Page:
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Quantum-Dot Light-Emitting Diodes with Nitrogen-Doped Carbon Nanodot Hole Transport and Electronic Energy Transfer Layer

Scientific Reports volume 7, Article number: 46422 (2017) | Download Citation

Abstract

Electroluminescence efficiency is crucial for the application of quantum-dot light-emitting diodes (QD-LEDs) in practical devices. We demonstrate that nitrogen-doped carbon nanodot (N-CD) interlayer improves electrical and luminescent properties of QD-LEDs. The N-CDs were prepared by solution-based bottom up synthesis and were inserted as a hole transport layer (HTL) between other multilayer HTL heterojunction and the red-QD layer. The QD-LEDs with N-CD interlayer represented superior electrical rectification and electroluminescent efficiency than those without the N-CD interlayer. The insertion of N-CD layer was found to provoke the Förster resonance energy transfer (FRET) from N-CD to QD layer, as confirmed by time-integrated and -resolved photoluminescence spectroscopy. Moreover, hole-only devices (HODs) with N-CD interlayer presented high hole transport capability, and ultraviolet photoelectron spectroscopy also revealed that the N-CD interlayer reduced the highest hole barrier height. Thus, more balanced carrier injection with sufficient hole carrier transport feasibly lead to the superior electrical and electroluminescent properties of the QD-LEDs with N-CD interlayer. We further studied effect of N-CD interlayer thickness on electrical and luminescent performances for high-brightness QD-LEDs. The ability of the N-CD interlayer to improve both the electrical and luminescent characteristics of the QD-LEDs would be readily exploited as an emerging photoactive material for high-efficiency optoelectronic devices.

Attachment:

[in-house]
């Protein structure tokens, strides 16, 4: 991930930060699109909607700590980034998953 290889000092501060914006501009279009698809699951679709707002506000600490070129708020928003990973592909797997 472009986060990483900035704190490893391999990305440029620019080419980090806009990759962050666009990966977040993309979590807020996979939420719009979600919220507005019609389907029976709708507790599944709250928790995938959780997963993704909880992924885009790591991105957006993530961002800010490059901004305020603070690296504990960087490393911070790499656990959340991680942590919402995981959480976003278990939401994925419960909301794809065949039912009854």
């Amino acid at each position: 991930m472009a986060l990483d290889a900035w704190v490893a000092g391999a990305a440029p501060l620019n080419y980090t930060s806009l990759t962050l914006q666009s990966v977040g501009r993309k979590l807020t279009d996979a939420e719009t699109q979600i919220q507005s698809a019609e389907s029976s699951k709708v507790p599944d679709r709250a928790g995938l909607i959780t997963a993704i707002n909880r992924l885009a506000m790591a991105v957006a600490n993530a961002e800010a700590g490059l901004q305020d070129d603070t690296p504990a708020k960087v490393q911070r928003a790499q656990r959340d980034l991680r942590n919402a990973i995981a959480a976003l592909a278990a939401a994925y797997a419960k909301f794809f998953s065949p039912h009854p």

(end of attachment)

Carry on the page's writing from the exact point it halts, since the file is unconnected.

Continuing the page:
Introduction

Quantum-dot light-emitting diodes (QD-LEDs) have recently attracted a great deal of attention for their diverse optoelectronic device applications1,2, owing to excellent physical properties of QDs3 (i.e., bandgap tunability over wide spectral range, narrow emission bandwidth, high quantum efficiency, etc.). Despite such advantages, the electroluminescence (EL) efficiency of QD-LEDs still remains a critical issue for use in indoor light illumination or thin film display applications4. It is well known that the EL efficiency of QD-LEDs is essentially determined by two major factors: (i) p-type conductivity of hole injection and transport layers (HILs and HTLs)5 and (ii) luminescence efficiency of the QD layer6. As for the approaches, the enhancement of p-type conductivity has been conducted by reducing the height of the highest hole barrier in multilayer HTL heterojunctions7 or adjusting a series of the highest occupied molecular orbital (HOMO) levels of HTLs by inserting a new layer7,8,9,10 or adopting the inverted QD-LED structure11,12; the luminescence performance of QDs has also been improved by employing the surface passivation ligands, electron overflow barrier13, or conjugating exciton- (or carrier-) injection layer to the QD layer13,14,15. To date, these approaches have been maturely developed as separate factors for high-efficiency QD-LEDs4,6,16. However, it is suggested that an ideal way to improving the EL efficiency is to make use of a layer (i) that can improve the p-type conductivity in the QD-LED structure and (ii) can simultaneously enhance the radiative recombination of QD layer.